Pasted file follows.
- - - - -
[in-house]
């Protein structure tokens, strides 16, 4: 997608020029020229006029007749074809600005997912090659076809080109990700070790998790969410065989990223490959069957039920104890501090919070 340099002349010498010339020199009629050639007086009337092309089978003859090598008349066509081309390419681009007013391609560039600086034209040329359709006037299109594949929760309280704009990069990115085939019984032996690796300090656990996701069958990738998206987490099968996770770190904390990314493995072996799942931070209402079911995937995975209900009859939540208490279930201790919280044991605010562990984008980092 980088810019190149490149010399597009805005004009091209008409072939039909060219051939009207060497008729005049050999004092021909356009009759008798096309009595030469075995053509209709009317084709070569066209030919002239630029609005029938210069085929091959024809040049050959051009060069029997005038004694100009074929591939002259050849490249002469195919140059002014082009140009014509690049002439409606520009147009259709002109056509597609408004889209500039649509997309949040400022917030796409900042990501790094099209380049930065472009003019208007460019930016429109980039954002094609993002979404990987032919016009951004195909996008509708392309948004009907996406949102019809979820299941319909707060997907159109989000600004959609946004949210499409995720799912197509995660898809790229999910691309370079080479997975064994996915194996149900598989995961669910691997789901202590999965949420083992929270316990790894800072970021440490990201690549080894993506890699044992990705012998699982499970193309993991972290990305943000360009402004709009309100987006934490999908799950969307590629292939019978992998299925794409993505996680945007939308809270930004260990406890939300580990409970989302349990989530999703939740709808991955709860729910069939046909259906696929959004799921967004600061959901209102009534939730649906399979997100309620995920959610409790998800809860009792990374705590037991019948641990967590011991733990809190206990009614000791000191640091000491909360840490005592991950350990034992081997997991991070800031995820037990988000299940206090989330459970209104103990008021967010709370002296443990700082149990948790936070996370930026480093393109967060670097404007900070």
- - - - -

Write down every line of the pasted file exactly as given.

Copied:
[in-house]
């Protein structure tokens, strides 16, 4: 997608020029020229006029007749074809600005997912090659076809080109990700070790998790969410065989990223490959069957039920104890501090919070 340099002349010498010339020199009629050639007086009337092309089978003859090598008349066509081309390419681009007013391609560039600086034209040329359709006037299109594949929760309280704009990069990115085939019984032996690796300090656990996701069958990738998206987490099968996770770190904390990314493995072996799942931070209402079911995937995975209900009859939540208490279930201790919280044991605010562990984008980092 980088810019190149490149010399597009805005004009091209008409072939039909060219051939009207060497008729005049050999004092021909356009009759008798096309009595030469075995053509209709009317084709070569066209030919002239630029609005029938210069085929091959024809040049050959051009060069029997005038004694100009074929591939002259050849490249002469195919140059002014082009140009014509690049002439409606520009147009259709002109056509597609408004889209500039649509997309949040400022917030796409900042990501790094099209380049930065472009003019208007460019930016429109980039954002094609993002979404990987032919016009951004195909996008509708392309948004009907996406949102019809979820299941319909707060997907159109989000600004959609946004949210499409995720799912197509995660898809790229999910691309370079080479997975064994996915194996149900598989995961669910691997789901202590999965949420083992929270316990790894800072970021440490990201690549080894993506890699044992990705012998699982499970193309993991972290990305943000360009402004709009309100987006934490999908799950969307590629292939019978992998299925794409993505996680945007939308809270930004260990406890939300580990409970989302349990989530999703939740709808991955709860729910069939046909259906696929959004799921967004600061959901209102009534939730649906399979997100309620995920959610409790998800809860009792990374705590037991019948641990967590011991733990809190206990009614000791000191640091000491909360840490005592991950350990034992081997997991991070800031995820037990988000299940206090989330459970209104103990008021967010709370002296443990700082149990948790936070996370930026480093393109967060670097404007900070």